What makes a good corn hybrid — or a bad one? Big test plot numbers? Your neighbor’s experience? Long-term performance? Company data?
Or maybe, as John McGillicuddy argues, the hybrid that’s perceived as “good” is the one that got planted in the right place at the right population. And the “bad” hybrid is the one that got planted in the wrong place, with the wrong population.
In the end, it’s a perception issue, but one based on very real yield — and a potential timeline problem. McGillicuddy, agronomist and partner at McGillicuddy-Corrigan Agronomics, doesn’t believe many bad hybrids actually make it through the grueling test of becoming a commercial hybrid. But it takes time to figure out how to use new hybrids, and as companies churn out new hybrids faster than ever, farmers and agronomists have less time to figure out what works.
“A lot of hybrids come and go in three to five years, and in many cases, it’s the second or third year before we really start to understand how to use it correctly,” McGillicuddy explains. “The art of figuring out where to place and manage them takes time.”
Turnover and time
Earlier in his career, McGillicuddy worked as a developmental agronomist for two different seed companies. He and his teams tested hybrids in the Southwest, effectively the last gate before a hybrid went commercial. Their question then was the same as today: Do you take a hybrid that you have, say, four years of experience with — you know how to place, populate and manage it — and replace it with a hybrid that yields 2% better in research field trials?
“Our argument was always that we’re going to lose a lot more than 2%, because we don’t understand this thing yet,” he recalls.
Today, hybrids cycle even faster. Plant breeders can insert genetic traits into a cell and grow an entire plant from that cell, which is essentially a genetically pure inbred. They don’t have to go through eight or nine generations of self-pollination to clean it up. And they can produce seed in Hawaii at a rate of three cycles per year.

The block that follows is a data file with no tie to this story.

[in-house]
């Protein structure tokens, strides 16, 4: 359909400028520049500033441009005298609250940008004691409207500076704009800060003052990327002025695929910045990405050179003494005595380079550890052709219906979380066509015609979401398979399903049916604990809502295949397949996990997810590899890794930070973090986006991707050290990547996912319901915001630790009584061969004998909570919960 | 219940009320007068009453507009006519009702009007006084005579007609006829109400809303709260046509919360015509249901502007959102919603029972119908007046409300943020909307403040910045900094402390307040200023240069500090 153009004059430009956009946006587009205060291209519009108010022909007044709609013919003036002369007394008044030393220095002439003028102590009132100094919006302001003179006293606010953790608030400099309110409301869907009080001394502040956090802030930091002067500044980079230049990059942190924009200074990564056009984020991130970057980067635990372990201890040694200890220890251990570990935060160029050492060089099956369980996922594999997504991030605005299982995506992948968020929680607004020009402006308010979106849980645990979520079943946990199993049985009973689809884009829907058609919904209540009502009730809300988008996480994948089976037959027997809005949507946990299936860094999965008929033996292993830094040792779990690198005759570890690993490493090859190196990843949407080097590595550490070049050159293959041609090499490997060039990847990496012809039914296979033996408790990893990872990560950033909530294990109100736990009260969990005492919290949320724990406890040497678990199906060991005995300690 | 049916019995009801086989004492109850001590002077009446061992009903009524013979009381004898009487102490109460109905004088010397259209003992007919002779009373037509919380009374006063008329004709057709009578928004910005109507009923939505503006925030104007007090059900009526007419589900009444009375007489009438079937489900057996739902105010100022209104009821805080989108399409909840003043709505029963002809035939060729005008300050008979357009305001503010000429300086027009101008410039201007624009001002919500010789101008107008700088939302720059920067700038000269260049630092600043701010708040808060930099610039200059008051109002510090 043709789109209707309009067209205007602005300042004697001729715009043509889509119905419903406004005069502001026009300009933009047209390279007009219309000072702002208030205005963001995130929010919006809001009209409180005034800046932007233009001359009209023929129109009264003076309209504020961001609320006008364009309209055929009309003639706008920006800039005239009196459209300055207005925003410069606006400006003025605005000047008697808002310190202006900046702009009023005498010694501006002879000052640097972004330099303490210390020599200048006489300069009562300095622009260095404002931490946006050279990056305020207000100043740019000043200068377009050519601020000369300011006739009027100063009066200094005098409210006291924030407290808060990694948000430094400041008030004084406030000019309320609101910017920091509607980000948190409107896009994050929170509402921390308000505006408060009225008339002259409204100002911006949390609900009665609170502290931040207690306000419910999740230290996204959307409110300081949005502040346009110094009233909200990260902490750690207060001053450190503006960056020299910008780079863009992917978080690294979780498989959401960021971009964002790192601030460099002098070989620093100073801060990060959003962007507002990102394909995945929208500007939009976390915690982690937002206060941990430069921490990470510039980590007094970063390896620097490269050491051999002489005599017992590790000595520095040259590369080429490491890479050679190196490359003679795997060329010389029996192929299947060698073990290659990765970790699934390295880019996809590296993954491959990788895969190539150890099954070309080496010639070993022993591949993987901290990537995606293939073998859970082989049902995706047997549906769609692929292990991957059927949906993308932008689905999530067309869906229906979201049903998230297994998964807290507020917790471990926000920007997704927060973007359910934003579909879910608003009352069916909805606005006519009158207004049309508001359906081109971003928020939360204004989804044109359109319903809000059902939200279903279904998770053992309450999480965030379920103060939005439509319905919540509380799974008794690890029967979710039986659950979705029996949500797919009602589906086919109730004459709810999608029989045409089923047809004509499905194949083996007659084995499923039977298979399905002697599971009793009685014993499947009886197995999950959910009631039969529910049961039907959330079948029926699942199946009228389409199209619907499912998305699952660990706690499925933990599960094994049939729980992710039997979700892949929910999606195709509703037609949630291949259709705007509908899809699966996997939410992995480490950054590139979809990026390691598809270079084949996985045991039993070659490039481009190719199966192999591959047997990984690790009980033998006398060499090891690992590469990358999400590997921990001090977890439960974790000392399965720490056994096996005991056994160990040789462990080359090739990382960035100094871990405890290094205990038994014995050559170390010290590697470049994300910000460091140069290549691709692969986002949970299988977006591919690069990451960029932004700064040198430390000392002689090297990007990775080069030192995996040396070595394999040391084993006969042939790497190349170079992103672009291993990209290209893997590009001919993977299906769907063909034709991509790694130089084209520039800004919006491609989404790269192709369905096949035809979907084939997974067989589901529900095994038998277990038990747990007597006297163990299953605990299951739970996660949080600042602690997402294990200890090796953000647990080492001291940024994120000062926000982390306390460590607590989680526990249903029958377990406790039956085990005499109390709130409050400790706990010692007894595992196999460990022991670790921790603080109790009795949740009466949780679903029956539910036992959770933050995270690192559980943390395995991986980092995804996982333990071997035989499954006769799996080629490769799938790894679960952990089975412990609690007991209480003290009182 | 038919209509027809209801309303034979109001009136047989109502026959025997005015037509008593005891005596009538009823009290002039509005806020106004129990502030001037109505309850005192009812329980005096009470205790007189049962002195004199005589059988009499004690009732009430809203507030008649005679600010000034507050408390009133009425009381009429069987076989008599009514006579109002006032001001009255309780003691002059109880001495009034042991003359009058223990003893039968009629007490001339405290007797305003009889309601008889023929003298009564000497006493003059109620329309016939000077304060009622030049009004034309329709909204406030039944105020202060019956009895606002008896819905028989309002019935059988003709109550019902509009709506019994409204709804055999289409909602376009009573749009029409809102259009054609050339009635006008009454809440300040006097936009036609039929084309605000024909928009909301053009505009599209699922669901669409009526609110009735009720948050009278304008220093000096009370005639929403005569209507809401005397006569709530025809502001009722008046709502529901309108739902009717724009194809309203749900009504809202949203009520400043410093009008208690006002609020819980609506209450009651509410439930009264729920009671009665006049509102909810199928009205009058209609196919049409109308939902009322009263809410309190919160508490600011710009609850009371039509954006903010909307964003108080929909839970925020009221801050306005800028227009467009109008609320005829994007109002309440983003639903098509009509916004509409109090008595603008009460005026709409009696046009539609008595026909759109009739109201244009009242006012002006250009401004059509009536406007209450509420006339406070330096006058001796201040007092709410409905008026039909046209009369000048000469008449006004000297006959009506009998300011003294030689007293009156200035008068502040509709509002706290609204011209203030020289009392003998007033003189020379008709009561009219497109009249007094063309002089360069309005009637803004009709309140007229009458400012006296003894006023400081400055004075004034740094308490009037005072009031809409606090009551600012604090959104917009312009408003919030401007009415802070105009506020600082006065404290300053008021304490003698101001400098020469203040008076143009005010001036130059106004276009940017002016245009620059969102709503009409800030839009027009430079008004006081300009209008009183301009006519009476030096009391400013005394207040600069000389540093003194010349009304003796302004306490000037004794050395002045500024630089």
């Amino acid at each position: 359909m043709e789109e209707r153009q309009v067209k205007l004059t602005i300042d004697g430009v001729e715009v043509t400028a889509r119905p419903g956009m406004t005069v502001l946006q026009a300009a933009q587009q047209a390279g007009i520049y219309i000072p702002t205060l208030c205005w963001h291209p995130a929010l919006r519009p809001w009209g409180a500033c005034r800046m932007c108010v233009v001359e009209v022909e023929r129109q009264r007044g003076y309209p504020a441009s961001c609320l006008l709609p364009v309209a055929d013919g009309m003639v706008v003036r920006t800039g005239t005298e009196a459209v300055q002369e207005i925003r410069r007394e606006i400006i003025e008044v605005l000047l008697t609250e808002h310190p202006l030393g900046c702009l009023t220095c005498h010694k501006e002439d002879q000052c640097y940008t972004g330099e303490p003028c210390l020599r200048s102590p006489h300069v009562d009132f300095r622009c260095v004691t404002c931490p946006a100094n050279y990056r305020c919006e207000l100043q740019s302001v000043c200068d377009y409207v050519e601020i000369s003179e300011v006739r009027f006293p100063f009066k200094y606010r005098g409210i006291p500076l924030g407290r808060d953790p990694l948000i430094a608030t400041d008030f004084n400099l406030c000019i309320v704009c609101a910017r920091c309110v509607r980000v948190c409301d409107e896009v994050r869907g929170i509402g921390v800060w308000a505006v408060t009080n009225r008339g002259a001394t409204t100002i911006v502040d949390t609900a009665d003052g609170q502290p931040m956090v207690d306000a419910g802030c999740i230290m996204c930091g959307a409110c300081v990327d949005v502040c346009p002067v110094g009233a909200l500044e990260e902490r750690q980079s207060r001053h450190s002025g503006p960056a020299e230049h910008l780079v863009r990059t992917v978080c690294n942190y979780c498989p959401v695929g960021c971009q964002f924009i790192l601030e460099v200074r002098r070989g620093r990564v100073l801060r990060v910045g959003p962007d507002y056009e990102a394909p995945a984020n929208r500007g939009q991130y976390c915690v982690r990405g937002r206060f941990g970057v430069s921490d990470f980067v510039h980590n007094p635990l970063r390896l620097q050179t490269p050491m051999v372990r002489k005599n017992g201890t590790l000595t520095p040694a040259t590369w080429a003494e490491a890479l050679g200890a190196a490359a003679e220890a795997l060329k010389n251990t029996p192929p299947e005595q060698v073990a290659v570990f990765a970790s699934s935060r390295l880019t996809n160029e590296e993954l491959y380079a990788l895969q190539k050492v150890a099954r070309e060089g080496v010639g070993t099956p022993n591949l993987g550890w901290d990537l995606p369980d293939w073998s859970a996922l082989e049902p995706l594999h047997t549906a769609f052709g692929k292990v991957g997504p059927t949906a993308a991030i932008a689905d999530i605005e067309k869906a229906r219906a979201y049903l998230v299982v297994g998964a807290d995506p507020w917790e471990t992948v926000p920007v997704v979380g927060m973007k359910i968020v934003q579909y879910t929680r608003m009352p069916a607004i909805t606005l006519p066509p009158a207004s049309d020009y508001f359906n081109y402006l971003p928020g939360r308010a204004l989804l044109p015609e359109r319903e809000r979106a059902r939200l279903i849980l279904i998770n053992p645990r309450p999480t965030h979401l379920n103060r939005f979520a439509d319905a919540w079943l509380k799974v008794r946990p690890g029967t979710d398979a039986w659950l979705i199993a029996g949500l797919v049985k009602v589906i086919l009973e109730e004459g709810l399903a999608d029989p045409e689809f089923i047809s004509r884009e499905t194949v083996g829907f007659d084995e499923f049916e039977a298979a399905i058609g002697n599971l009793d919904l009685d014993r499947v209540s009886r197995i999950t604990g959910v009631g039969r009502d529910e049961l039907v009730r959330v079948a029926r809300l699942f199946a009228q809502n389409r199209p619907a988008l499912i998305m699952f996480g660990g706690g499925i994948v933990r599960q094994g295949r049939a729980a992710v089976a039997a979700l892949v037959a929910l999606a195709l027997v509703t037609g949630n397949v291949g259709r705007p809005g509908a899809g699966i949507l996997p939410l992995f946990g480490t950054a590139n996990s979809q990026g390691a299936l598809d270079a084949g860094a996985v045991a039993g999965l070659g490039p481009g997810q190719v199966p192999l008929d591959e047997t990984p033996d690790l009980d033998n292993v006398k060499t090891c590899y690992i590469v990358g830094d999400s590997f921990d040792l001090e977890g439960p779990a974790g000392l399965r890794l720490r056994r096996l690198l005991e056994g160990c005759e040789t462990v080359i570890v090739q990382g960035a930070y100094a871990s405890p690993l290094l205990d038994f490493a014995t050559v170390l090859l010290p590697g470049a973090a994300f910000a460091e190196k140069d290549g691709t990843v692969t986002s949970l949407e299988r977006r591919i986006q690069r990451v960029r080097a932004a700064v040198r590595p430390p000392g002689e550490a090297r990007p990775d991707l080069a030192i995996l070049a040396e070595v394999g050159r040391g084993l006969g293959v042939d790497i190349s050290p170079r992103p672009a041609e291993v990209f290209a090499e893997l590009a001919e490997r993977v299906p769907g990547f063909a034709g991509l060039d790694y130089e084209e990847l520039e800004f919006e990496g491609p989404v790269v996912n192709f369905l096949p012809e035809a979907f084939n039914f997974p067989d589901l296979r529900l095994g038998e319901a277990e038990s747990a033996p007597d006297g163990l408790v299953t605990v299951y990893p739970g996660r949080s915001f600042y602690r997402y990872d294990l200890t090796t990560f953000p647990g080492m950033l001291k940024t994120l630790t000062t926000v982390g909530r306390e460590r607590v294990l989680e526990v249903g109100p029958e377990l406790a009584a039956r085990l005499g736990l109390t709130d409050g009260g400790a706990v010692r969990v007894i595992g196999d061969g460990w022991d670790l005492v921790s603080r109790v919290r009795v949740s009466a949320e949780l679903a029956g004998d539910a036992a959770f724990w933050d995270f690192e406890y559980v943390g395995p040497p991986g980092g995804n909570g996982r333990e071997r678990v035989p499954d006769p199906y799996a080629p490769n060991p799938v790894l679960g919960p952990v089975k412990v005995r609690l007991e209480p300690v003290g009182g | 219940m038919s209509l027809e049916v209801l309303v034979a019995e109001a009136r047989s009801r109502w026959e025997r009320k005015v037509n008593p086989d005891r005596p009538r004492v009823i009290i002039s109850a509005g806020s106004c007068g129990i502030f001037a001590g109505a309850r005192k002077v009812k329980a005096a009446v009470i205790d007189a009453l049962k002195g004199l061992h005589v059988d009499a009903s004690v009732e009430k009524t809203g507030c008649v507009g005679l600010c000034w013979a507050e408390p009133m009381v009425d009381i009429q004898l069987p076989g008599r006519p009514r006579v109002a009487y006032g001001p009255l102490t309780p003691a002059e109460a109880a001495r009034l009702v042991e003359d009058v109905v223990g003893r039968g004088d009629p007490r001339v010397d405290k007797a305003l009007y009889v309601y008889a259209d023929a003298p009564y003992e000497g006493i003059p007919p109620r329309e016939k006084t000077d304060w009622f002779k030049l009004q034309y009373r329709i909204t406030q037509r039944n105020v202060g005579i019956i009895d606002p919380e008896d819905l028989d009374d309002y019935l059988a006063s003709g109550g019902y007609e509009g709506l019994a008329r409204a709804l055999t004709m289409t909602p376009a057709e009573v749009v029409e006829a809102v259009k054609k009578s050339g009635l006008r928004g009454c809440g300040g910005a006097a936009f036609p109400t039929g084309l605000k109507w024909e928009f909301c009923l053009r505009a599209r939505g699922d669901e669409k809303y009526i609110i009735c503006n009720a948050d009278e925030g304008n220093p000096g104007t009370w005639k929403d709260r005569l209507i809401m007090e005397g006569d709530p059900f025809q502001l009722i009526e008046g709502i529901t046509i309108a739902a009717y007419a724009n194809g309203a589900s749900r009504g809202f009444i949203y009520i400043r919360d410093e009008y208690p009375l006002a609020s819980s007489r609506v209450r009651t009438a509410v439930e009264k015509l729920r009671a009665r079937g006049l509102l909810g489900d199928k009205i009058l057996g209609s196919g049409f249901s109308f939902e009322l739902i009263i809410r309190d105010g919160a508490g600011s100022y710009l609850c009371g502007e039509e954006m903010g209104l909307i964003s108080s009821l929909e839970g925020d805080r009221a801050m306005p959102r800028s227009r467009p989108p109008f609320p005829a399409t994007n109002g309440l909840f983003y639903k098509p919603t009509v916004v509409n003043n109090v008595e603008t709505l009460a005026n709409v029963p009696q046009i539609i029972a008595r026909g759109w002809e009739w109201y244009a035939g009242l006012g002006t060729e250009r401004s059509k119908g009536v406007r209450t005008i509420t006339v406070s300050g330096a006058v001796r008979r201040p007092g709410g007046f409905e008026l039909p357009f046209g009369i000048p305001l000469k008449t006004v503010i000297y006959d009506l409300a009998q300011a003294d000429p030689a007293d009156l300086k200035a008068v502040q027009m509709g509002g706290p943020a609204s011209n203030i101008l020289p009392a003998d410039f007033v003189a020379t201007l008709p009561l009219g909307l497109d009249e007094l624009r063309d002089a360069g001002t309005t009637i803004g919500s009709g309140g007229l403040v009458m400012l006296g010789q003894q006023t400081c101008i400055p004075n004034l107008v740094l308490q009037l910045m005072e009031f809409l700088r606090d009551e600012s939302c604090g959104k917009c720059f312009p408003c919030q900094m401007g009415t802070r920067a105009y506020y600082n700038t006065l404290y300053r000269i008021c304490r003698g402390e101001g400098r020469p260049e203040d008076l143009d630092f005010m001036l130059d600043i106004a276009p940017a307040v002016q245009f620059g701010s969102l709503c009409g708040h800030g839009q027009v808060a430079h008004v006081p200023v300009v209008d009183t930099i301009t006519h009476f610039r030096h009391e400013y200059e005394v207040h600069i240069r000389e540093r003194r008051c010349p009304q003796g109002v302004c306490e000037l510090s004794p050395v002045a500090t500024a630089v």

It’s a fiercely competitive business. Still, McGillicuddy says there’s no replacement for real-world experience, compared to company data that may have come from mostly ideal soil and weather conditions.
He argues the industry gives up a proven, understood hybrid too quickly. “It could take us two to three years of experience with the new one to even get back to the yields that we could achieve with the older.”
So how do you decide what to plant? McGillicuddy gives two steps:
1. Trust personal performance. Keep the majority of your acres in hybrids you’re familiar with, that have performed on your farm and that you understand.
2. Go slow with anything you haven’t used. Evaluate new hybrids on limited acres, but continually evaluate new hybrids.
“You should be evaluating a potential replacement for every one of those hybrids you’re already comfortable with,” he recommends. “If you’ve got five or six hybrids in your lineup that you really like, you should be evaluating a minimum of five to six potential replacements.”
In an 80-acre field, plant 10 to 14 acres with a new hybrid, so it runs head to head with a veteran hybrid. Think like a coach, and don’t bet too much of your operation on an untested rookie.
“How many No. 1 NFL draft picks amount to nothing two years later?” McGillicuddy asks, laughing. “They were really good in college. But when they start playing against people who’ve been making their living at this for three or four years, it gets tougher.”
McGillicuddy calls that the “rookie camp” philosophy: If a hybrid has never been on your farm, it doesn’t need to be on a whole lot of acres the first year you plant it. He says you’ll learn a lot about a hybrid when it goes commercial on 100,000 acres across the Midwest that you didn’t see in test plots.
Consider the opportunity cost of changing hybrids, too. If you’re putting in a new hybrid, what are you taking out?
“If you make it to the Super Bowl, you don’t bench all your veterans and put 11 rookies on the field,” he says. Look at that new hybrid like a rookie that got invited to training camp, and you need to see how it performs on your team and whether it can compete with the hybrid that’s already there. And keep evaluating new hybrids, because you never know when you’re going to lose a veteran.
McGillicuddy and his partner, Karen Corrigan, work with more than 200 farmers across nine states, so they use internal data to help farmers make better hybrid decisions. They track hybrid performance across varying plant populations, often going up by 3,000 seeds and down by 3,000 seeds, trying to find what works with that hybrid.
“What kind of environment does it like? Narrow rows or wide?” he asks. “Some hybrids react negatively to a crowd more than others. Those are all things you have to learn about.”
The answers to those questions may just help determine whether a hybrid is a good fit — or a bad fit — for your farm.